whilst the quirk’s of the artists hand become ever more difficult to find in a world saturated by digital, illustrator, toma vagner, hopes her work will maintain a necessary element of ‘sketchbook charm’. the artist, who is based in new york, creates ‘psychological portraits‘ using carefully chosen objects to develop a character in motion who is not always human.
at the centre of these portraits is a sense of doing. as well as taking inspiration from technical manuals – like those that teach you how to assemble a bed – toma vagner often uses objects including scissors, lego towers and board games, to depict a desired mode of action. in doing so, she creates a wonderfully disorganised subject matter and chaotic composition of a static but evolving subject. like a comic book without the panels, an entire story is maintained within a single frame.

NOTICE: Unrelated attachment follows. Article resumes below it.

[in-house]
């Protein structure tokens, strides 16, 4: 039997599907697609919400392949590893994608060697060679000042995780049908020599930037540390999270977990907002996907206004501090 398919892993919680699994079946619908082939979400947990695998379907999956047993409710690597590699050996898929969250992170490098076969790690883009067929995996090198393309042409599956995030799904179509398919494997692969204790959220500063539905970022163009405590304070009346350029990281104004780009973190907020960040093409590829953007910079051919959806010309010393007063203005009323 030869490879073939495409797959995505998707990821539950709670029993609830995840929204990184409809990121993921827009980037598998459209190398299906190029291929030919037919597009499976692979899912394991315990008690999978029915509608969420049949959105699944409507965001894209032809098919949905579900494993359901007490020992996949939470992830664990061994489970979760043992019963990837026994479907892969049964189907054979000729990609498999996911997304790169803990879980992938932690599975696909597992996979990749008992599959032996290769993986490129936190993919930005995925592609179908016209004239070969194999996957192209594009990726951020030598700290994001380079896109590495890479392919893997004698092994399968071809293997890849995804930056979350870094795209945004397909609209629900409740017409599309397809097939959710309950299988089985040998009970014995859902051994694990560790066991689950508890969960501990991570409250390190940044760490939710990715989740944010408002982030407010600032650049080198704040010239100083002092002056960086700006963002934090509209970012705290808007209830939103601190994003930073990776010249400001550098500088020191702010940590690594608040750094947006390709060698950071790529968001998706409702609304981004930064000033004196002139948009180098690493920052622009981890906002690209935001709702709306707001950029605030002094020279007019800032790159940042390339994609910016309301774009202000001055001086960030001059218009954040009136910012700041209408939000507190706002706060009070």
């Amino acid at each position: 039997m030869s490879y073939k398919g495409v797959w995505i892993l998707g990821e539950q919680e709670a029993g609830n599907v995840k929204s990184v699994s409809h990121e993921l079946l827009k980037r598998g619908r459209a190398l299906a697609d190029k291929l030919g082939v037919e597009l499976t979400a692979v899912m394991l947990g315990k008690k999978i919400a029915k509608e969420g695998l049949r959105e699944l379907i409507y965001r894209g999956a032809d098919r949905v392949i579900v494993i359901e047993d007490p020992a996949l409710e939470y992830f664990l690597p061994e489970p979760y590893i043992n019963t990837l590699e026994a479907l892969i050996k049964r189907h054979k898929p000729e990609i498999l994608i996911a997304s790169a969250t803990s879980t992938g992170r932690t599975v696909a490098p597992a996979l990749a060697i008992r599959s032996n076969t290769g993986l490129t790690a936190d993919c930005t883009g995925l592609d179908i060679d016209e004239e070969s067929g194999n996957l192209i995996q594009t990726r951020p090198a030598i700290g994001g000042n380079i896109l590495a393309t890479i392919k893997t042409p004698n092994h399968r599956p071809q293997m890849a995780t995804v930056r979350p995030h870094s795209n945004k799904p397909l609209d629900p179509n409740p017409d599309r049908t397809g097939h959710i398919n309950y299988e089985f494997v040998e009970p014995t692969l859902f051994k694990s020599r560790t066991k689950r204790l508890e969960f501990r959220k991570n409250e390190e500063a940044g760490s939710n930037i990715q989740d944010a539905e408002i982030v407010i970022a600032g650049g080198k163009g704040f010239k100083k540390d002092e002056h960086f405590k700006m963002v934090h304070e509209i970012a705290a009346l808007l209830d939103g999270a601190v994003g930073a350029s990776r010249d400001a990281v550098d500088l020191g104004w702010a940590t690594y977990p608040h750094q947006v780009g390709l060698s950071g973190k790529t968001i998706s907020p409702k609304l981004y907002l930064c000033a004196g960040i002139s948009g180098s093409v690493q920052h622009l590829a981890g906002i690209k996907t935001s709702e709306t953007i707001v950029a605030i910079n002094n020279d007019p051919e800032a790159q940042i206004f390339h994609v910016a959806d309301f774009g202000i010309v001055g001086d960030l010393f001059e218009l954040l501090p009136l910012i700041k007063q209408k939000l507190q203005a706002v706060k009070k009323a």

as a child, vagner was surrounded by japanese and korean design, referencing bubble gum wraps from her childhood as inspiration for her bold use of colour. her works which are first drawn on paper, are scanned maintaining elements that allude to the artistic process. in the final pieces is the paper’s texture, imperfect linework and the odd side reference mark, things she includes to preserve a handmade quality.
‘drawings come out very naturally and truthfully in the primal impulse of transferring ideas onto paper right away’ explains vagner. ‘i strive to keep the vulnerability of the initial drawing and so some lines might be wobbly, some elements might be off but all carry the quality of the sketchbook charm.‘
edited by: kieron marchese | designboom